Pakistan’s role in the Washington-led “war on terrorism” promises to remain a matter of great internal acrimony until we do not formulate a policy that conceptually, politically and operationally locates it within the context of our own national interest and in keeping with our own Constitution and legal frameworks. So, is there a national interests dimension to our participation? Yes, there is. Pakistan does face an acute internal security crisis. This, and this alone, is the broad formulation of our national challenge. It is within this broad formulation that elements like suicide bombings, rising militancy, foreign militants, the Al Qaeda presence, rising sectarian killings, the receding write of the state, US pressures, Pakistan’s UN obligations, the external factor, the Pakistani-Afghan border situation, must be placed and then comprehensively examined for policy options available to Pakistan.
Instead of such a formulation there are numerous examples that manifest at best confusion and at worst the continuing poverty of policymaking, especially where tackling militancy and terrorism is concerned. Three recent examples are noteworthy. First, official Pakistan’s response to the first-ever US ground attack on Pakistani territory and Pakistani civilians was neither coherent nor sustained. The Pakistani civilians who died in South Waziristan were killed late night by US soldiers who opened fire on sleeping men, women and children. Pakistan’s response to the attacks, included the passage of a parliament resolution condemning the attack, the then presidential candidate Asif Zardari and the foreign secretary separately summoned and reprimanded the US ambassador, the chairman of the Joint Chiefs of Staff Committee announcing that another attack will force Pakistan to take action, the army chief cancelling a meeting with an Islamabad-based US major general.
A less publicised letter was written to US government by the Pakistani national security advisor complaining to his counterpart that the ground attack was a violation of Pakistan’s sovereignty and territorial integrity. An initial Pakistani reaction of using the leverage it enjoys over the NATO and US forces stopping supplies through Pakistan was hurriedly reversed and the Americans were informed the supply was stopped due to security reasons. All these noises notwithstanding US aerial missile attacks have increased killing hardly any Al Qaeda operatives but leaving civilians dead. Significantly, the army chief, Gen Parvez Kayani, and the DGMO, Lt Gen Pasha, met with the US General Mullen, the CENTCOM chief and the US general based in Afghanistan on board the US carrier Lincoln prior to the ground attack. The only information regarding this meeting was that the American praised Pakistani handling of “terrorist elements.”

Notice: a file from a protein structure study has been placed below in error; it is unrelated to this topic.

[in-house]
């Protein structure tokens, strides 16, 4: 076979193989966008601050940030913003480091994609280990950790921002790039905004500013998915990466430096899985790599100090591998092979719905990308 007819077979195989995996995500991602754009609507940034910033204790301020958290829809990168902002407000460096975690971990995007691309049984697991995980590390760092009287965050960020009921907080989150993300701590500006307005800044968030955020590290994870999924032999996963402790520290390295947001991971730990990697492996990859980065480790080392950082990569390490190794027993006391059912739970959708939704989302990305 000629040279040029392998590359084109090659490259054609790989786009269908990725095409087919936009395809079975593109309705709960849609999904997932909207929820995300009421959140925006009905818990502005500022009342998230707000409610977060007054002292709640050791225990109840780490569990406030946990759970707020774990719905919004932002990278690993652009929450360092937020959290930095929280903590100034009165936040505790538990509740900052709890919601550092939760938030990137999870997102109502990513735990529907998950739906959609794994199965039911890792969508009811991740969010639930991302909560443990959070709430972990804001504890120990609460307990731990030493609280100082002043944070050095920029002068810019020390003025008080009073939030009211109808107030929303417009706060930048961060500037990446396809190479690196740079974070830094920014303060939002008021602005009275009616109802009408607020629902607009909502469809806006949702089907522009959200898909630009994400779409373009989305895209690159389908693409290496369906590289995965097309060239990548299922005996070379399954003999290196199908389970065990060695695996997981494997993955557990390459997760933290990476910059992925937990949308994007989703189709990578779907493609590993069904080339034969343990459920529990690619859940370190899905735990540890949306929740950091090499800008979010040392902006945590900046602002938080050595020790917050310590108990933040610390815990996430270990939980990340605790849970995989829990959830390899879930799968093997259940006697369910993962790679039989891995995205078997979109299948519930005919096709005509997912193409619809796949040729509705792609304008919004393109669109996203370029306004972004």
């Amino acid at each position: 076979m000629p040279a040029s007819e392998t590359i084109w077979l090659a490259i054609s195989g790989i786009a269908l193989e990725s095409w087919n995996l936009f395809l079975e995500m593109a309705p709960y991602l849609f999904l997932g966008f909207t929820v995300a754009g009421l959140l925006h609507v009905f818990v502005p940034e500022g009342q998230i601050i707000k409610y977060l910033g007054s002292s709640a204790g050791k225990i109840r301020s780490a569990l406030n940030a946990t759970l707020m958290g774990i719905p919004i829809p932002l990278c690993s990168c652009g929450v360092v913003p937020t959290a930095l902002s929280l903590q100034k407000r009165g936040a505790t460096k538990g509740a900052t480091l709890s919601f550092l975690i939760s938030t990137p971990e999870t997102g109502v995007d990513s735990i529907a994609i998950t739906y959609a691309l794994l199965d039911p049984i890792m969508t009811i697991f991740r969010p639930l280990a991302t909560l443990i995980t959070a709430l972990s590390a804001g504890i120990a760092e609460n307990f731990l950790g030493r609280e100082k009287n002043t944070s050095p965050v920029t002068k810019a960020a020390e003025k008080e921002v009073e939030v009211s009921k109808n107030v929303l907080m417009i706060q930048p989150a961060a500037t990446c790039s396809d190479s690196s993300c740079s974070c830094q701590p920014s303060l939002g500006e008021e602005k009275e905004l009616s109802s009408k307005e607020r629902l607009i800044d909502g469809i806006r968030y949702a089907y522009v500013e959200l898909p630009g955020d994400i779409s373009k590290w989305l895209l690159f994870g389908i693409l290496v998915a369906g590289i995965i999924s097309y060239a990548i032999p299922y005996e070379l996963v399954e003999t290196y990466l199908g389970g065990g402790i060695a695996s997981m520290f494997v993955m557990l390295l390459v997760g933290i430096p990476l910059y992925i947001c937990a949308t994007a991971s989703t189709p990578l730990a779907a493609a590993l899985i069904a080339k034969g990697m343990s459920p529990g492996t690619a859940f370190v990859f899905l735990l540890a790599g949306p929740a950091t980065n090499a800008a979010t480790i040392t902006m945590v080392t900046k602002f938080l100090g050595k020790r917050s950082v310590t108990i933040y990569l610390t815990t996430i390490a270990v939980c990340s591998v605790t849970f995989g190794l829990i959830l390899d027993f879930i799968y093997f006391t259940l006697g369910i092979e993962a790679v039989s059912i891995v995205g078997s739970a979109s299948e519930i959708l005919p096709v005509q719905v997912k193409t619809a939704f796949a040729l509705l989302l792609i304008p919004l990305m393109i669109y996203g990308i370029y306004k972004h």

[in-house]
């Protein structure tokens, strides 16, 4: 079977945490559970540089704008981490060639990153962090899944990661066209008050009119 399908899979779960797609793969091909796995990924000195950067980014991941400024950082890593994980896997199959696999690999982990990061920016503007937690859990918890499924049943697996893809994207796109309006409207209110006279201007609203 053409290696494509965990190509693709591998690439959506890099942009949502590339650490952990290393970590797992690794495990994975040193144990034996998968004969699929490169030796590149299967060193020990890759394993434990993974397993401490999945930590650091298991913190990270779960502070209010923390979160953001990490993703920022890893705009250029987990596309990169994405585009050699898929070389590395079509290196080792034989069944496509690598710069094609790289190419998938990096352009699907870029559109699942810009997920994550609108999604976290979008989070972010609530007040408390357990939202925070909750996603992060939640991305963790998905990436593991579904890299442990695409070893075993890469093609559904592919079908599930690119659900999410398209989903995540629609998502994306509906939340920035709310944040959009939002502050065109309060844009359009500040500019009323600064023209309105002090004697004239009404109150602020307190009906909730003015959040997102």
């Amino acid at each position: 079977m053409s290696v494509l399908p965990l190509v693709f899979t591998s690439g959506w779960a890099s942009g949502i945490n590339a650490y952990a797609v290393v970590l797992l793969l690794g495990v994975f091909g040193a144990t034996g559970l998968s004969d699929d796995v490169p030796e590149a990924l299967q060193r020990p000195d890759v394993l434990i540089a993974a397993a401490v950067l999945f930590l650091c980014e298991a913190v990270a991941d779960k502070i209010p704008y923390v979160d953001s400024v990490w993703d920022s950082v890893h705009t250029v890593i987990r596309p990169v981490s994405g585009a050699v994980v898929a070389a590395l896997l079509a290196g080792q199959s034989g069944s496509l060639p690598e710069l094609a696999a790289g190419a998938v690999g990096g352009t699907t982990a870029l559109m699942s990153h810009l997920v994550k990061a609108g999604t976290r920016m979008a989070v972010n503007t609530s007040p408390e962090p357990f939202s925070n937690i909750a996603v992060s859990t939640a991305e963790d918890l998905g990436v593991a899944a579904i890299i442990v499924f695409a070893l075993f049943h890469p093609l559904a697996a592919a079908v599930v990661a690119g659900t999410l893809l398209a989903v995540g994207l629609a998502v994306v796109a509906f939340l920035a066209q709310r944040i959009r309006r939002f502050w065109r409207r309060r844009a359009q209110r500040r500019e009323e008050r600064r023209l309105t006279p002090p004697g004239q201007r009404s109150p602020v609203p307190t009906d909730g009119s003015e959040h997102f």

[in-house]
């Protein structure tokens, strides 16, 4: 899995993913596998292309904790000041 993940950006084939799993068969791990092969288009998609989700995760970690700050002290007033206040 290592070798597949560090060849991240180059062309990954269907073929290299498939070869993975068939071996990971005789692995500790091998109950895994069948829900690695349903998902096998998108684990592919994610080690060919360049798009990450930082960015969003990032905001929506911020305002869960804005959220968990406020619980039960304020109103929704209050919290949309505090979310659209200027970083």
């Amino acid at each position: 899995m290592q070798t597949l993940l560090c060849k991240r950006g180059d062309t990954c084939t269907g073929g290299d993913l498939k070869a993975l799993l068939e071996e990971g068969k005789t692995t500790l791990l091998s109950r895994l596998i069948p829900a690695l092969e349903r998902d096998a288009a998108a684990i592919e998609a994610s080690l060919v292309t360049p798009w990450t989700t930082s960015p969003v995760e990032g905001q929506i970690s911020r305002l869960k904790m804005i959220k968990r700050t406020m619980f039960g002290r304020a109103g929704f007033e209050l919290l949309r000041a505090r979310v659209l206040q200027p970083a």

The second example of our policy confusion and perhaps lack of transparency are Washington’s statements about Pakistan’s cooperation convey complete satisfaction with the cooperation being extended by it. What is the basis of this satisfaction while the government of Pakistan is publicly angered by the ongoing US attacks? How does the new government explain this unless there are new unpublicised rules of engagement that have been agreed upon?
The third and most recent example of a lack of policy coherence flows from the newly elected president’s statements made at his inaugural press conference held jointly with the Afghan president. President Asif Ali Zardari’s first articulation of the problems accrued to Pakistan from internal terrorism, from a destabilised Afghanistan and from Washington’s attacks on Pakistani territory raised several questions. For example, when he was asked about the government’s response to the United States’ continued attacks on Pakistan, instead of using the opportunity to emphasise commitment to Pakistan’s sovereignty and integrity, he merely stated that the government had registered its complaint. Karzai used stronger words to reprimand the US for killing Afghan civilians. Admittedly, words do not substitute action, yet they reveal mindsets and understanding.
Somewhat perplexing was the president’s response to a rather naïve yet logical question, that would he call the US government terrorists for the deliberate killing of women and children Pakistan. Zardari said that the Americans are there in Afghanistan under the UN sanction, if you want to call the UN a terrorist organisation, then you can do so.” This rather incomprehensible statement is counterfactual too. While under the UNSC resolution 1373 all UN member-states are obliged to cooperate in UN-sanctioned international efforts to curb terrorism, equally all nations under Article 51 of the UN Charter have the right to act in self-defence.